The study team noted that it is possible that after the initial binding or attachment of the SARS-CoV2 to ACE2 receptors, the spike protein of the virus binds to dopaminergic receptors of adjacent cells. Since the brain has dopamine receptors, it plays an integral regulatory role in local immunity, such as the release of lymphocytes and cytokines.
Furthermore, dopamine at certain concentrations can disrupt lymphocytic function. When there is an influx of dopamine, it further decreases both innate and adaptive immunity. This causes neural symptoms, including fatigue, dizziness, encephalopathy, and loss of consciousness, among others.
As dopamine is also a regulator of immune function. The virus may manipulate the immune system by elevating the levels of dopamine to help them enter cells.
Importantly the elevated production and release of D1-like receptors cause increased expression of cAMP, which causes a lowered innate immune response. https://www.atsjournals.org/doi/full/10.1165/rcmb.2008-0091TR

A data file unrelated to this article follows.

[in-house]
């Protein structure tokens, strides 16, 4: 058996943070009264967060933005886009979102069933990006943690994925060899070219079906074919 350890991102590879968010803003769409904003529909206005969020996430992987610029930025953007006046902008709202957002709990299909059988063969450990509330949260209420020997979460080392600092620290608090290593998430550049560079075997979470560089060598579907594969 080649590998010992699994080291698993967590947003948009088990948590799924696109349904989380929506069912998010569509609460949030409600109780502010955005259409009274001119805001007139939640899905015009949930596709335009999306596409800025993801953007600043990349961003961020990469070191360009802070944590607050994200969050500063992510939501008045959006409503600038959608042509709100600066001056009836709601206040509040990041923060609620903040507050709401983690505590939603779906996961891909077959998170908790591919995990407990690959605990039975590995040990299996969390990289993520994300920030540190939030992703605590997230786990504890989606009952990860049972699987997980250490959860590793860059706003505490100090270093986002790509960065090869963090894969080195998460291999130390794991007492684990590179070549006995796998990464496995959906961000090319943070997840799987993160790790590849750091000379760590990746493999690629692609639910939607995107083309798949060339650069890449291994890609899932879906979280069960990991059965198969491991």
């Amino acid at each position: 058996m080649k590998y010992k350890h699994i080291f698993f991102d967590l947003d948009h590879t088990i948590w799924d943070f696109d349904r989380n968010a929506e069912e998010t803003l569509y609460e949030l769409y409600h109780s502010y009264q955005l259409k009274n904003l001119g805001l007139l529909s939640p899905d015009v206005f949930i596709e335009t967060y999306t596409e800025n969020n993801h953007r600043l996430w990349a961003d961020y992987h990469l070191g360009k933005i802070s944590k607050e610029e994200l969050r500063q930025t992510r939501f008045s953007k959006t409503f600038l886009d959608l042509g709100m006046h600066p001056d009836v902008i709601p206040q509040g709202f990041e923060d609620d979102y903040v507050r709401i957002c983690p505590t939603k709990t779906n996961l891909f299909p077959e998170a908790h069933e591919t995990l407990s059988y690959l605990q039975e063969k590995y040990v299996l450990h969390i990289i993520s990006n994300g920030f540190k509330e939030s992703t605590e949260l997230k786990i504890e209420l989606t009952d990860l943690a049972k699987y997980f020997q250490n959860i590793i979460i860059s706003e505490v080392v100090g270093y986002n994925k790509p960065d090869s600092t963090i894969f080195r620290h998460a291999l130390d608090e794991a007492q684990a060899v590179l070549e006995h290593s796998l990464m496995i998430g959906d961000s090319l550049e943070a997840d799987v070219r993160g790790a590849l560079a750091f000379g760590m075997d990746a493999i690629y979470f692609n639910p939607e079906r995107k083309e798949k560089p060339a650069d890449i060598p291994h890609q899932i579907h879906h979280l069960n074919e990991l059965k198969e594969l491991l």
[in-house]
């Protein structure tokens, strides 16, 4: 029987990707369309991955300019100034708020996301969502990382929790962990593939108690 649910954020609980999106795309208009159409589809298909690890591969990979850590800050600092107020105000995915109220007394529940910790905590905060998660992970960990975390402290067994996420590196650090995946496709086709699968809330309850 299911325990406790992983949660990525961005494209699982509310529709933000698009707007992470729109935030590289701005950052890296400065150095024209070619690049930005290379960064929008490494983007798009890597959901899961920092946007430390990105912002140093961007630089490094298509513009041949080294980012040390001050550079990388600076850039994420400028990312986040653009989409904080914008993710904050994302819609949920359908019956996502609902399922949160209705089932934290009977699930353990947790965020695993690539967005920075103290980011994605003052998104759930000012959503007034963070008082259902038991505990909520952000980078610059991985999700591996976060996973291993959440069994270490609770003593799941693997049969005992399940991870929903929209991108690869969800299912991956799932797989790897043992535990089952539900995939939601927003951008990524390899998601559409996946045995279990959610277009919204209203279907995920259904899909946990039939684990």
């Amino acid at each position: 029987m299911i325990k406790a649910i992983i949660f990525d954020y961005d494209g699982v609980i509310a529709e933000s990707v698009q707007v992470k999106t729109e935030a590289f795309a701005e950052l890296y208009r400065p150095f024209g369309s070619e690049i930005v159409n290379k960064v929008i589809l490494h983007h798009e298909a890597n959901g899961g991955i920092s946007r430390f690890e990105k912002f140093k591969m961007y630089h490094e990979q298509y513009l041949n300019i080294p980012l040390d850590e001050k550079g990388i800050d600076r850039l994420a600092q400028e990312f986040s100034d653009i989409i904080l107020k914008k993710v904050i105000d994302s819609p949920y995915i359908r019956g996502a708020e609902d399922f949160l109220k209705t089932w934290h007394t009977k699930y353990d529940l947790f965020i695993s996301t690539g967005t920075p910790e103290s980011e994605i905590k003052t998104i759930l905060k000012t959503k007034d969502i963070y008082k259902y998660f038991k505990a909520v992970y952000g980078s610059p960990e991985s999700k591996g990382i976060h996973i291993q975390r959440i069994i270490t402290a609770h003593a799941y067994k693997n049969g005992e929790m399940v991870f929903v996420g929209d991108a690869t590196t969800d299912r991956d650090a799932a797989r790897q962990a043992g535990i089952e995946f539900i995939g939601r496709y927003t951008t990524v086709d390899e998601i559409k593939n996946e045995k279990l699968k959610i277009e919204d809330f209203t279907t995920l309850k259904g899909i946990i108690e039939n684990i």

On the other hand, the elevated expression of D2-like receptors causes a cytokine storm, which lowers the adaptive immune response. https://journals.plos.org/plosone/article?id=10.1371/journal.pone.0108232 https://www.karger.com/Article/Abstract/342140
A possible explanation is the exacerbation of pro-inflammatory responses that will worsen the pathogenic condition.Here, the exhaustion of T-cells could have led to the progression of the COVID-19. Therefore, in both innate and adaptive responses, the presence of SARS-CoV-2 infection will result in high interleukin (IL)-6 levels.
In keratinocytes, “dopamine stimulated the production of IL-6 and IL-8 in a concentration-dependent manner”. Thus, these findings suggest that dopamine plays a primary role in reducing the host immunity and increasing the chance for severe complications. https://www.karger.com/Article/Abstract/342140